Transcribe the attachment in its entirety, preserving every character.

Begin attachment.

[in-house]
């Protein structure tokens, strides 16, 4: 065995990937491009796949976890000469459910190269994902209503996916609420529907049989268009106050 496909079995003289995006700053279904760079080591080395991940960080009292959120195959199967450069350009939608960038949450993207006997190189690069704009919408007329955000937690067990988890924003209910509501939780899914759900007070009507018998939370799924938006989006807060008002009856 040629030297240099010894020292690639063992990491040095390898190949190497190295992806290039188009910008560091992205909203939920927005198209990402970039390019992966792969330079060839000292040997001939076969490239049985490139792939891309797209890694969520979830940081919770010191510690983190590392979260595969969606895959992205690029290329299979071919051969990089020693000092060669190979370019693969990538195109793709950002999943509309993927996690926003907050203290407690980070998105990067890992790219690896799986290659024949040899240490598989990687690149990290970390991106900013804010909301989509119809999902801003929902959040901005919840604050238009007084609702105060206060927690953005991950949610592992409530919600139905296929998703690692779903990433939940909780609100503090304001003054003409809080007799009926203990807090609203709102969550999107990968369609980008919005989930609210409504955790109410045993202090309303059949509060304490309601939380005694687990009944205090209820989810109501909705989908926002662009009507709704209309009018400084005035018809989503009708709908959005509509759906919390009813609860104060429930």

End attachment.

[in-house]
């Protein structure tokens, strides 16, 4: 065995990937491009796949976890000469459910190269994902209503996916609420529907049989268009106050 496909079995003289995006700053279904760079080591080395991940960080009292959120195959199967450069350009939608960038949450993207006997190189690069704009919408007329955000937690067990988890924003209910509501939780899914759900007070009507018998939370799924938006989006807060008002009856 040629030297240099010894020292690639063992990491040095390898190949190497190295992806290039188009910008560091992205909203939920927005198209990402970039390019992966792969330079060839000292040997001939076969490239049985490139792939891309797209890694969520979830940081919770010191510690983190590392979260595969969606895959992205690029290329299979071919051969990089020693000092060669190979370019693969990538195109793709950002999943509309993927996690926003907050203290407690980070998105990067890992790219690896799986290659024949040899240490598989990687690149990290970390991106900013804010909301989509119809999902801003929902959040901005919840604050238009007084609702105060206060927690953005991950949610592992409530919600139905296929998703690692779903990433939940909780609100503090304001003054003409809080007799009926203990807090609203709102969550999107990968369609980008919005989930609210409504955790109410045993202090309303059949509060304490309601939380005694687990009944205090209820989810109501909705989908926002662009009507709704209309009018400084005035018809989503009708709908959005509509759906919390009813609860104060429930």